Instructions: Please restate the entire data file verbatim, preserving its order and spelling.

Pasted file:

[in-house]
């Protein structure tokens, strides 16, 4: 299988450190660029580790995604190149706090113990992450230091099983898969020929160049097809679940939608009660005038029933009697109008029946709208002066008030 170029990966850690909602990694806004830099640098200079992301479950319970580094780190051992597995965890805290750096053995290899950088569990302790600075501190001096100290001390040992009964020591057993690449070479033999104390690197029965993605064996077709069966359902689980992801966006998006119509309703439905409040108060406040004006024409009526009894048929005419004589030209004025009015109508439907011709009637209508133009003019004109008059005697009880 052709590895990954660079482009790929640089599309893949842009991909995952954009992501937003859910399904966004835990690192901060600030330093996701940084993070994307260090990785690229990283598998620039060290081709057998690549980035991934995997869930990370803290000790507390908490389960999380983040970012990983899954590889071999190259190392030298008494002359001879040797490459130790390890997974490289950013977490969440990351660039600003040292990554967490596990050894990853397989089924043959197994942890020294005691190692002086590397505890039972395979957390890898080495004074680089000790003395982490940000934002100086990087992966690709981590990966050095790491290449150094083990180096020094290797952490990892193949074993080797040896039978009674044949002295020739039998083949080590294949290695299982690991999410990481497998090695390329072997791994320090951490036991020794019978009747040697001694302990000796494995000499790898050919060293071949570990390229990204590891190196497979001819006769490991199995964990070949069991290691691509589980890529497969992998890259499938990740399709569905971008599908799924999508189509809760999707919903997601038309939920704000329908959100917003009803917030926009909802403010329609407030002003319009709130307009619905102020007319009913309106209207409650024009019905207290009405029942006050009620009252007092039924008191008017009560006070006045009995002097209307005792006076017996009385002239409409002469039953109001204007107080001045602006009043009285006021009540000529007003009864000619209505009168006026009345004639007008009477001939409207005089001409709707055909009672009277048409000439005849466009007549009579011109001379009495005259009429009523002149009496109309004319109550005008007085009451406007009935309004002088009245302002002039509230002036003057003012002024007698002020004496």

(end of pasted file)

[in-house]
């Protein structure tokens, strides 16, 4: 299988450190660029580790995604190149706090113990992450230091099983898969020929160049097809679940939608009660005038029933009697109008029946709208002066008030 170029990966850690909602990694806004830099640098200079992301479950319970580094780190051992597995965890805290750096053995290899950088569990302790600075501190001096100290001390040992009964020591057993690449070479033999104390690197029965993605064996077709069966359902689980992801966006998006119509309703439905409040108060406040004006024409009526009894048929005419004589030209004025009015109508439907011709009637209508133009003019004109008059005697009880 052709590895990954660079482009790929640089599309893949842009991909995952954009992501937003859910399904966004835990690192901060600030330093996701940084993070994307260090990785690229990283598998620039060290081709057998690549980035991934995997869930990370803290000790507390908490389960999380983040970012990983899954590889071999190259190392030298008494002359001879040797490459130790390890997974490289950013977490969440990351660039600003040292990554967490596990050894990853397989089924043959197994942890020294005691190692002086590397505890039972395979957390890898080495004074680089000790003395982490940000934002100086990087992966690709981590990966050095790491290449150094083990180096020094290797952490990892193949074993080797040896039978009674044949002295020739039998083949080590294949290695299982690991999410990481497998090695390329072997791994320090951490036991020794019978009747040697001694302990000796494995000499790898050919060293071949570990390229990204590891190196497979001819006769490991199995964990070949069991290691691509589980890529497969992998890259499938990740399709569905971008599908799924999508189509809760999707919903997601038309939920704000329908959100917003009803917030926009909802403010329609407030002003319009709130307009619905102020007319009913309106209207409650024009019905207290009405029942006050009620009252007092039924008191008017009560006070006045009995002097209307005792006076017996009385002239409409002469039953109001204007107080001045602006009043009285006021009540000529007003009864000619209505009168006026009345004639007008009477001939409207005089001409709707055909009672009277048409000439005849466009007549009579011109001379009495005259009429009523002149009496109309004319109550005008007085009451406007009935309004002088009245302002002039509230002036003057003012002024007698002020004496």